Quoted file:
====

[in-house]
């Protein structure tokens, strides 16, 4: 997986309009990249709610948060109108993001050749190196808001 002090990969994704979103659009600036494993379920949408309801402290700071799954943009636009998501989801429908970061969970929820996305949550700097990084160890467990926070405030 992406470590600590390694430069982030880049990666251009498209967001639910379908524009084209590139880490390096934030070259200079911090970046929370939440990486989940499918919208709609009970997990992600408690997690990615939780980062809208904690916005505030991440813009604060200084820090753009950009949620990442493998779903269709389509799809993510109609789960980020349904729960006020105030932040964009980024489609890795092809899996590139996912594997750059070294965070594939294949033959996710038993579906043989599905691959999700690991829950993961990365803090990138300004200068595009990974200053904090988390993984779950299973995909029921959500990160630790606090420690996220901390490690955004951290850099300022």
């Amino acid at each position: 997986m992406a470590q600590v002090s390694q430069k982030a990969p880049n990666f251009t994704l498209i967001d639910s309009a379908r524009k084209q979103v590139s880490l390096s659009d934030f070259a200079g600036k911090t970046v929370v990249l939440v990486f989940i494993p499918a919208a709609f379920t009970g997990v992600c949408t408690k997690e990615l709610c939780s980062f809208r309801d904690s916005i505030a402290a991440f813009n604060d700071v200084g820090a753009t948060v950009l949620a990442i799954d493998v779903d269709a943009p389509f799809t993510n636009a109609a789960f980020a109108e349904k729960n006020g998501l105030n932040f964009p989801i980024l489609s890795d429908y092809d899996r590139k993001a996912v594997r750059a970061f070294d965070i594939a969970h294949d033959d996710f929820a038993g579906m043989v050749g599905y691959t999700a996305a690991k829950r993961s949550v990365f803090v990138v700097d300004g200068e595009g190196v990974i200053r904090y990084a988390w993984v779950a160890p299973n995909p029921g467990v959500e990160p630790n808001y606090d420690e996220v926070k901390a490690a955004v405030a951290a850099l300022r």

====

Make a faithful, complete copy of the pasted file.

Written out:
[in-house]
């Protein structure tokens, strides 16, 4: 997986309009990249709610948060109108993001050749190196808001 002090990969994704979103659009600036494993379920949408309801402290700071799954943009636009998501989801429908970061969970929820996305949550700097990084160890467990926070405030 992406470590600590390694430069982030880049990666251009498209967001639910379908524009084209590139880490390096934030070259200079911090970046929370939440990486989940499918919208709609009970997990992600408690997690990615939780980062809208904690916005505030991440813009604060200084820090753009950009949620990442493998779903269709389509799809993510109609789960980020349904729960006020105030932040964009980024489609890795092809899996590139996912594997750059070294965070594939294949033959996710038993579906043989599905691959999700690991829950993961990365803090990138300004200068595009990974200053904090988390993984779950299973995909029921959500990160630790606090420690996220901390490690955004951290850099300022």
């Amino acid at each position: 997986m992406a470590q600590v002090s390694q430069k982030a990969p880049n990666f251009t994704l498209i967001d639910s309009a379908r524009k084209q979103v590139s880490l390096s659009d934030f070259a200079g600036k911090t970046v929370v990249l939440v990486f989940i494993p499918a919208a709609f379920t009970g997990v992600c949408t408690k997690e990615l709610c939780s980062f809208r309801d904690s916005i505030a402290a991440f813009n604060d700071v200084g820090a753009t948060v950009l949620a990442i799954d493998v779903d269709a943009p389509f799809t993510n636009a109609a789960f980020a109108e349904k729960n006020g998501l105030n932040f964009p989801i980024l489609s890795d429908y092809d899996r590139k993001a996912v594997r750059a970061f070294d965070i594939a969970h294949d033959d996710f929820a038993g579906m043989v050749g599905y691959t999700a996305a690991k829950r993961s949550v990365f803090v990138v700097d300004g200068e595009g190196v990974i200053r904090y990084a988390w993984v779950a160890p299973n995909p029921g467990v959500e990160p630790n808001y606090d420690e996220v926070k901390a490690a955004v405030a951290a850099l300022r």